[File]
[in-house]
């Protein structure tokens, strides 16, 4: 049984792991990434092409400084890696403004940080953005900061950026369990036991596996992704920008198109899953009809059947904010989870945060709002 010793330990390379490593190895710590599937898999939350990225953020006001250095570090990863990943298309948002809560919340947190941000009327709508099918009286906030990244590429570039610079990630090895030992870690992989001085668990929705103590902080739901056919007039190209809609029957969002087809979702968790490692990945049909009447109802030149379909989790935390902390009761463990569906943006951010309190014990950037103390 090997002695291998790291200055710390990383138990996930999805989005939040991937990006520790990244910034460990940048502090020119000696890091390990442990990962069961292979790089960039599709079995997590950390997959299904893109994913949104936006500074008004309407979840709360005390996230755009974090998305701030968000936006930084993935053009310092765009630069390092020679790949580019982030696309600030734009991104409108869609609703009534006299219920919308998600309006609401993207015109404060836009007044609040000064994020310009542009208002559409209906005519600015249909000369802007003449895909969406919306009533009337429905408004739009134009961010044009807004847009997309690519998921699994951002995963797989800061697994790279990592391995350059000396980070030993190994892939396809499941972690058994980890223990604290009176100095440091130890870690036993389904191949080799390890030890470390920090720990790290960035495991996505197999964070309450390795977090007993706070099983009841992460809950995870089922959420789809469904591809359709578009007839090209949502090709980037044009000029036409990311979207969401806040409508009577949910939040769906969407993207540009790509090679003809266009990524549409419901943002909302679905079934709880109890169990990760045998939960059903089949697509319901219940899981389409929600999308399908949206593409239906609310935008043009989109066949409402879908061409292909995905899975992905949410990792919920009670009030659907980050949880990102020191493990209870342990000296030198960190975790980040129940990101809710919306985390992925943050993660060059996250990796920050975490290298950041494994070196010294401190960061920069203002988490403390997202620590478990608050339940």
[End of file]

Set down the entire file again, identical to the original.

[in-house]
């Protein structure tokens, strides 16, 4: 049984792991990434092409400084890696403004940080953005900061950026369990036991596996992704920008198109899953009809059947904010989870945060709002 010793330990390379490593190895710590599937898999939350990225953020006001250095570090990863990943298309948002809560919340947190941000009327709508099918009286906030990244590429570039610079990630090895030992870690992989001085668990929705103590902080739901056919007039190209809609029957969002087809979702968790490692990945049909009447109802030149379909989790935390902390009761463990569906943006951010309190014990950037103390 090997002695291998790291200055710390990383138990996930999805989005939040991937990006520790990244910034460990940048502090020119000696890091390990442990990962069961292979790089960039599709079995997590950390997959299904893109994913949104936006500074008004309407979840709360005390996230755009974090998305701030968000936006930084993935053009310092765009630069390092020679790949580019982030696309600030734009991104409108869609609703009534006299219920919308998600309006609401993207015109404060836009007044609040000064994020310009542009208002559409209906005519600015249909000369802007003449895909969406919306009533009337429905408004739009134009961010044009807004847009997309690519998921699994951002995963797989800061697994790279990592391995350059000396980070030993190994892939396809499941972690058994980890223990604290009176100095440091130890870690036993389904191949080799390890030890470390920090720990790290960035495991996505197999964070309450390795977090007993706070099983009841992460809950995870089922959420789809469904591809359709578009007839090209949502090709980037044009000029036409990311979207969401806040409508009577949910939040769906969407993207540009790509090679003809266009990524549409419901943002909302679905079934709880109890169990990760045998939960059903089949697509319901219940899981389409929600999308399908949206593409239906609310935008043009989109066949409402879908061409292909995905899975992905949410990792919920009670009030659907980050949880990102020191493990209870342990000296030198960190975790980040129940990101809710919306985390992925943050993660060059996250990796920050975490290298950041494994070196010294401190960061920069203002988490403390997202620590478990608050339940």